Elevators are a major convenience, especially in New York. When things go wrong with elevators, though, the results can be devastating.
Recently, an employee at a Hell’s Kitchen supermarket was killed in a tragic freight elevator accident. She had been loading the freight elevator when it started to move, causing severe injuries that ultimately lead to her death.
According to the Consumer Product Safety Commission, thousands of people are injured by elevators each year. So how does this happen and when things go bad, who is to blame? Read on to find out more.
New York Elevator Accidents
Elevators are commonplace, but they’re actually powerful machines that can cause serious injuries and even death. Every single year, around 17,000 people are injured by elevators and about 30 of them die.
The causes of elevator accidents vary, but the most common causes include misleveling, over speed, defects in the sliding doors, and falls.
Many elevator lawsuits are brought about as a result of misleveling. This is when the elevator fails to stop at the same level as the floor it’s taking you to. If you live in an older apartment building, then this may be common to the older brake-controlled elevators in those buildings.
Today, hydraulic elevators are more common and do not use brakes to stop, but misleveling can still occur if there’s an issue with low oil or valve leakage on the elevator.
Another common cause of elevator injuries is when an elevator moves suddenly at an excessive speed that throws passengers to the floor or against the walls, resulting in injury. Most of the time, this is an issue that results from the malfunction of counterweights or control systems that fail to detect the over-speed conditions and correct them.
Defective Sliding Doors
Defective doors also play a role in elevator injuries. A passenger can get injured or stuck in an elevator door that closes on them due to a malfunction of protective devices that are supposed to stop the door when someone is entering or exiting the elevator. Also, if doors aren’t properly adjusted and the closing speed is too fast, then they can strike and injure elevator passengers.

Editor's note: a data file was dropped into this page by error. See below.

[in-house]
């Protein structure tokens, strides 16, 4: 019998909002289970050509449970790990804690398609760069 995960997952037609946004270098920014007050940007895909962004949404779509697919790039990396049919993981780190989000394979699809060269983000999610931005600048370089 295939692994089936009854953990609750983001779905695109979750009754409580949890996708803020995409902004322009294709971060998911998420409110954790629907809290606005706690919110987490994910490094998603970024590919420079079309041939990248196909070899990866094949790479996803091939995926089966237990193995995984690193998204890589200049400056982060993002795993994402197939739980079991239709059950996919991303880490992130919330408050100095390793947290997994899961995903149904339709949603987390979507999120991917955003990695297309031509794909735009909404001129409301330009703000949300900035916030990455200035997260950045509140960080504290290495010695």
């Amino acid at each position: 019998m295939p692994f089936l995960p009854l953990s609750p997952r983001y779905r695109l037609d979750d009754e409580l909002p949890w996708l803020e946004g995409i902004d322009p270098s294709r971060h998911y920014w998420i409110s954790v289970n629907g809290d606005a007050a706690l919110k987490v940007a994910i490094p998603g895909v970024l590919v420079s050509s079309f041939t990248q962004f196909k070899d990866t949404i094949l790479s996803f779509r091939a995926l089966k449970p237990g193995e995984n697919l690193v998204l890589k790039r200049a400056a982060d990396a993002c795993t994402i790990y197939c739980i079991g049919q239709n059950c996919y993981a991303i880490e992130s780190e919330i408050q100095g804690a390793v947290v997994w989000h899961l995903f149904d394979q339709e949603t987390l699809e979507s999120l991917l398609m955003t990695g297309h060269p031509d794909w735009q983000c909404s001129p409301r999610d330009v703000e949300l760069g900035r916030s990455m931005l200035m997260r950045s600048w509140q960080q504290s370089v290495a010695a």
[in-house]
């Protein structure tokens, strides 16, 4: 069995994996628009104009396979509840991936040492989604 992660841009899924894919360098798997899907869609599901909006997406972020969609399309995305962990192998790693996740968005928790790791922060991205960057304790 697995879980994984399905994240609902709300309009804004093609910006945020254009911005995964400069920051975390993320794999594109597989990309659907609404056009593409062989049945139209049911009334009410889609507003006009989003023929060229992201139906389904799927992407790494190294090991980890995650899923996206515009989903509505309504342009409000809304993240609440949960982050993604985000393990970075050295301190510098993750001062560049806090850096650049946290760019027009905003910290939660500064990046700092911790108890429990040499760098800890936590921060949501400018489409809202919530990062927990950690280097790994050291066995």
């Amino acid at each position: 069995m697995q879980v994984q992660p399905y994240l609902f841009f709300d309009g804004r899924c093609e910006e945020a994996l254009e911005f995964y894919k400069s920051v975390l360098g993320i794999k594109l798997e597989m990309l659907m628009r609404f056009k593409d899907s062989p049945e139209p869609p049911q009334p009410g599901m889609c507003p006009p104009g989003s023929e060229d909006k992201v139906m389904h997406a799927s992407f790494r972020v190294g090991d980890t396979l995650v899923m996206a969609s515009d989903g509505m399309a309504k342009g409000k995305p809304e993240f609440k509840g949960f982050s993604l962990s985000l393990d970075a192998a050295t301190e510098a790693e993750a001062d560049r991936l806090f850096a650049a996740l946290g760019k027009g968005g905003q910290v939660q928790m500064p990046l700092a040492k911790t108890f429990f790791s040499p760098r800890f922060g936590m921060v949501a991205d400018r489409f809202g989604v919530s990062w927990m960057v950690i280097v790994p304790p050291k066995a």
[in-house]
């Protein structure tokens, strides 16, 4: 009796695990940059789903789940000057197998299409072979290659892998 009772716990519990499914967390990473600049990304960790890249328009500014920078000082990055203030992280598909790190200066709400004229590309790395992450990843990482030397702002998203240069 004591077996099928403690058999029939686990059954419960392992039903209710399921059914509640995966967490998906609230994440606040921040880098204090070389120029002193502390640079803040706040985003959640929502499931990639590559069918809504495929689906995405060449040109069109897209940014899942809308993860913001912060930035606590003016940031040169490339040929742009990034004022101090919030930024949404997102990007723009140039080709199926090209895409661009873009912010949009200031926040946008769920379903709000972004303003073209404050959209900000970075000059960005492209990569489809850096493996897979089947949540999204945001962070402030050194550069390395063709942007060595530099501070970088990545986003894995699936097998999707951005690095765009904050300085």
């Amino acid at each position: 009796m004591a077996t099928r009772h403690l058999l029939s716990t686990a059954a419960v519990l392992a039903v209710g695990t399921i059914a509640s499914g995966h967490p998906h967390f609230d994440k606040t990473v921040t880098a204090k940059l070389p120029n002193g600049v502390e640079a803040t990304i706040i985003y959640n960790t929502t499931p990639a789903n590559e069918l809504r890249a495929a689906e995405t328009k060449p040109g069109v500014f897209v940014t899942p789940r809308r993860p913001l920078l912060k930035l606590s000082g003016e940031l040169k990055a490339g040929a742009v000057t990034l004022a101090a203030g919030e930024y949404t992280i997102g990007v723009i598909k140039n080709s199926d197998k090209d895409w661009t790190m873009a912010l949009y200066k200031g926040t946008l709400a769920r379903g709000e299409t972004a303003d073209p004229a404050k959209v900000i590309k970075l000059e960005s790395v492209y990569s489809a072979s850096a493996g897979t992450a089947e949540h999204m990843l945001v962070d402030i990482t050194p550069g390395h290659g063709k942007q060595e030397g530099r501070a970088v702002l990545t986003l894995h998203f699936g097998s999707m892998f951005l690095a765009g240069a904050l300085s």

When an elevator has defective or inoperable door interlocks, then a passenger is at risk for falling into the shaft of the elevator, and for sustaining serious injuries or may even be killed.
How Fault Is Determined in New York
If you are injured in an accident involving an elevator, then it’s important to seek help from an experienced attorney who can work to prove negligence on the operator of the elevator, the manufacturer, or another party that may have been at fault.
How is fault proven? According to New York law, negligence must be proven through these four criteria:
They Owed a Duty of Care
Whoever is responsible for maintaining and operating an elevator owes a certain duty of care. This duty means that an elevator is safely operational.
The Duty of Care was Breached
Once the duty of care is established, then it must be shown that they breached that duty and that failure lead to injuries.
The Breach Caused the Accident
The party responsible for the elevator that failed in their duty was responsible for the accident, which makes them legally liable for your injuries.
As a result of injuries sustained due to the action of the other party, you have suffered property damage or physical or emotional injuries. Damages include things such as lost wages, pain and suffering, death, medical bills, and loss of enjoyment of life.